|Scientific Name:||Tokudaia muenninki (Johnson, 1946)|
|Red List Category & Criteria:||Critically Endangered B1ab(i,ii,iii,iv,v) ver 3.1|
|Facilitator/Compiler(s):||Laginha Pinto Correia, D.|
Listed as Critically Endangered as the extent of occurrence is less than 100 km2, the species' habitat is severely fragmented. This species is endemic to Okinawa Island where deforestation is a major threat, mainly through government forestry programs. Additionally, invasive species, particularly feral cats Felis catus, mongooses Herpestes auropunctatus and black rats Rattus rattus, are also thought to be responsible for the decline of the distribution range of this species.
|Previously published Red List assessments:|
|Range Description:||This species is endemic to Okinawa Island, Ryukyu Islands, Japan. It is found only on the northern part (Yanbaru area) of the island, above 300 m asl.|
|Range Map:||Click here to open the map viewer and explore range.|
|Population:||Population density estimates were of 1.8/ha in 1978 and the population is currently considered to be severely declining. A 1994 survey on Mount Yonahadake did not find any individuals, in a place where one was caught in 1974. Recently, Yamada et al. (2010) captured individuals of this species for the first time in 30 years. Despite intensive trapping between 2007 and 2009, only 24 individuals were caught in a forest fragment estimated to be only 1-3 km2 large.|
|Current Population Trend:||Decreasing|
|Habitat and Ecology:||The species inhabits forest (chinquapins) over 30 years old in the northern part of the island. These forests are dominated by Castanopsis sieboldii, Lithocarpus edulis, Distylium racemosum and Schima wallichii (Yamada et al. 2010). This species prefers forests with high undergrowth (Abe et al. 2005), and has also been found in chinquapin forests surrounded by sugarcane fields (Abe et al. 2005).|
|Continuing decline in area, extent and/or quality of habitat:||Yes|
|Major Threat(s):||On the island, deforestation is a major threat, mainly through government forestry programs. Additionally, invasive species, particularly feral cats Felis catus, mongooses Herpestes auropunctatus and black rats Rattus rattus, are also thought to be responsible for the decline of the distribution range of this species (Abe et al. 2005, Yamada et al. 2010).|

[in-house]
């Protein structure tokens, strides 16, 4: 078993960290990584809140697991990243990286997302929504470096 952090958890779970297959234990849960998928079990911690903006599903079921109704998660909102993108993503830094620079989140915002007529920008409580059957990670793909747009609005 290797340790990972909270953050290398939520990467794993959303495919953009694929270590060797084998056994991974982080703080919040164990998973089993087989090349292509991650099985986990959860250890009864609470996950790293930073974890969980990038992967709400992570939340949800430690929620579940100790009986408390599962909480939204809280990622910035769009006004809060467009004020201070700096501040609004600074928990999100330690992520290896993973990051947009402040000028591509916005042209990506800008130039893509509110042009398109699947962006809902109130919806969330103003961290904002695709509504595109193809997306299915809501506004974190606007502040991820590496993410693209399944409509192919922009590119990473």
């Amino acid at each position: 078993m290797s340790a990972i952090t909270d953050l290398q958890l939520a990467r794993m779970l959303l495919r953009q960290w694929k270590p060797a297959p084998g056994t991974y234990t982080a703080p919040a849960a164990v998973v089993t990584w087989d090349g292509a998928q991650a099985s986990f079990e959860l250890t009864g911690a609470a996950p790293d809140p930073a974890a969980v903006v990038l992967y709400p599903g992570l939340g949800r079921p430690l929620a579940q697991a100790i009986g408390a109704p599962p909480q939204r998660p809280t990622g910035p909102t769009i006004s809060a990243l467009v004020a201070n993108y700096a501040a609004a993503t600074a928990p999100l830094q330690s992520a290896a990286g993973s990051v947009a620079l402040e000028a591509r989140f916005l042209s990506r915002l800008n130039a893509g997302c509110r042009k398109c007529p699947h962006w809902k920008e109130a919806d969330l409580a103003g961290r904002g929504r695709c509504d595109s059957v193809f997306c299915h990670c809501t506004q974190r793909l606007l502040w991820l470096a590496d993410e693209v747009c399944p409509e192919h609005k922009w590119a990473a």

|Conservation Actions:||Full protection for all of the Yanbaru region of Okinawa Island is recommended. Management or control of introduced predators is also needed. A conservation education program using this species, as well as Okinawa Rail and Okinawa Woodpecker as flagship species would be beneficial. It is listed as Critically Endangered (CR) in the Japanese Red List (2007).|
Abe, H., Ishii, N., Ito, T., Kaneko, Y., Maeda, K., Miura, S. and Yoneda, M. 2005. A Guide to the Mammals of Japan. Tokai University Press, Kanagawa, Japan.
IUCN. 2016. The IUCN Red List of Threatened Species. Version 2016-1. Available at: www.iucnredlist.org. (Accessed: 30 June 2016).
Kaneko, Y. 2001. Morphological discrimination of the Ryukyu spiny rat (genus Tokudaia) between the islands of Okinawa and Amami Oshima, in the Ryukyu Islands, southern Japan. Mammal Study 26(1): 17-33.
Suzuki, H., Tsuchiya, K. and Takezaki, N. 2000. A molecular phylogenetic framework of the Ryukyu endemic rodents Tokudai osimensis and Diplothrix legata. Molecular phylogenetics and Evolution 15: 15-24.
Yamada, F., Kawauchi, N., Nakata, K., Abe, S., Kotaka, N., Takashima, A., Murata, C. and Kuroiwa, A. 2010. Rediscovery after thirty years since the last capture of the critically endangered Okinawa spiny rat Tokudaia muenninki in the northern part of Okinawa Island. Mammal Study 35(4): 243-255.
|Citation:||Ishii, N. 2016. Tokudaia muenninki. The IUCN Red List of Threatened Species 2016: e.T21972A22409515.Downloaded on 21 February 2018.|
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